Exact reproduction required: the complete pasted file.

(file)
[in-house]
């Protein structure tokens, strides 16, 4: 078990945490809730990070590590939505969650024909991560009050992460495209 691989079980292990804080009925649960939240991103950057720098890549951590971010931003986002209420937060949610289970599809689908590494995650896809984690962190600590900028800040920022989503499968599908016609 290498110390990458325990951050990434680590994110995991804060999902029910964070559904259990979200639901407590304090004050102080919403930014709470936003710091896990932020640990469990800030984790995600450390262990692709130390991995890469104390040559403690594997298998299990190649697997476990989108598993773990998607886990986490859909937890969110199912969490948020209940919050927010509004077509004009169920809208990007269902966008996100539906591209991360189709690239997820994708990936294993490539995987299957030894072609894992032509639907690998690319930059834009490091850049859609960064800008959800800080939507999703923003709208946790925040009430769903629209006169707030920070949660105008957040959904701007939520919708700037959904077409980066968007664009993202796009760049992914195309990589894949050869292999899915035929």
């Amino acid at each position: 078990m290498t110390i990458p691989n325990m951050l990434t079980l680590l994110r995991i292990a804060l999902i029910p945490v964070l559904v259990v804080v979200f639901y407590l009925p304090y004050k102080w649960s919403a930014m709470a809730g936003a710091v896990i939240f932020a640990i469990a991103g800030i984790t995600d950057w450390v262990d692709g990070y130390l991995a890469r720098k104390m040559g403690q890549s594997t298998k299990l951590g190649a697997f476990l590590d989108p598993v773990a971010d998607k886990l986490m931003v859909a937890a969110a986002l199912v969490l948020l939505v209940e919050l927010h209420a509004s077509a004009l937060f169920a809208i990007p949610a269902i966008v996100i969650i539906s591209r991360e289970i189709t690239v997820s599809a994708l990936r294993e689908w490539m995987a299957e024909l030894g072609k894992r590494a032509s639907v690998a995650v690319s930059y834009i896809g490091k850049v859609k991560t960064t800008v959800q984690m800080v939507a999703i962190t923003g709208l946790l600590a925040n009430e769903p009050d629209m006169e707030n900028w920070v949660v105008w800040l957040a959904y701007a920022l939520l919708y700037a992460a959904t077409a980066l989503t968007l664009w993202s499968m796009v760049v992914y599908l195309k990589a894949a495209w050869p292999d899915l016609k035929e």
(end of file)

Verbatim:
[in-house]
């Protein structure tokens, strides 16, 4: 078990945490809730990070590590939505969650024909991560009050992460495209 691989079980292990804080009925649960939240991103950057720098890549951590971010931003986002209420937060949610289970599809689908590494995650896809984690962190600590900028800040920022989503499968599908016609 290498110390990458325990951050990434680590994110995991804060999902029910964070559904259990979200639901407590304090004050102080919403930014709470936003710091896990932020640990469990800030984790995600450390262990692709130390991995890469104390040559403690594997298998299990190649697997476990989108598993773990998607886990986490859909937890969110199912969490948020209940919050927010509004077509004009169920809208990007269902966008996100539906591209991360189709690239997820994708990936294993490539995987299957030894072609894992032509639907690998690319930059834009490091850049859609960064800008959800800080939507999703923003709208946790925040009430769903629209006169707030920070949660105008957040959904701007939520919708700037959904077409980066968007664009993202796009760049992914195309990589894949050869292999899915035929």
């Amino acid at each position: 078990m290498t110390i990458p691989n325990m951050l990434t079980l680590l994110r995991i292990a804060l999902i029910p945490v964070l559904v259990v804080v979200f639901y407590l009925p304090y004050k102080w649960s919403a930014m709470a809730g936003a710091v896990i939240f932020a640990i469990a991103g800030i984790t995600d950057w450390v262990d692709g990070y130390l991995a890469r720098k104390m040559g403690q890549s594997t298998k299990l951590g190649a697997f476990l590590d989108p598993v773990a971010d998607k886990l986490m931003v859909a937890a969110a986002l199912v969490l948020l939505v209940e919050l927010h209420a509004s077509a004009l937060f169920a809208i990007p949610a269902i966008v996100i969650i539906s591209r991360e289970i189709t690239v997820s599809a994708l990936r294993e689908w490539m995987a299957e024909l030894g072609k894992r590494a032509s639907v690998a995650v690319s930059y834009i896809g490091k850049v859609k991560t960064t800008v959800q984690m800080v939507a999703i962190t923003g709208l946790l600590a925040n009430e769903p009050d629209m006169e707030n900028w920070v949660v105008w800040l957040a959904y701007a920022l939520l919708y700037a992460a959904t077409a980066l989503t968007l664009w993202s499968m796009v760049v992914y599908l195309k990589a894949a495209w050869p292999d899915l016609k035929e």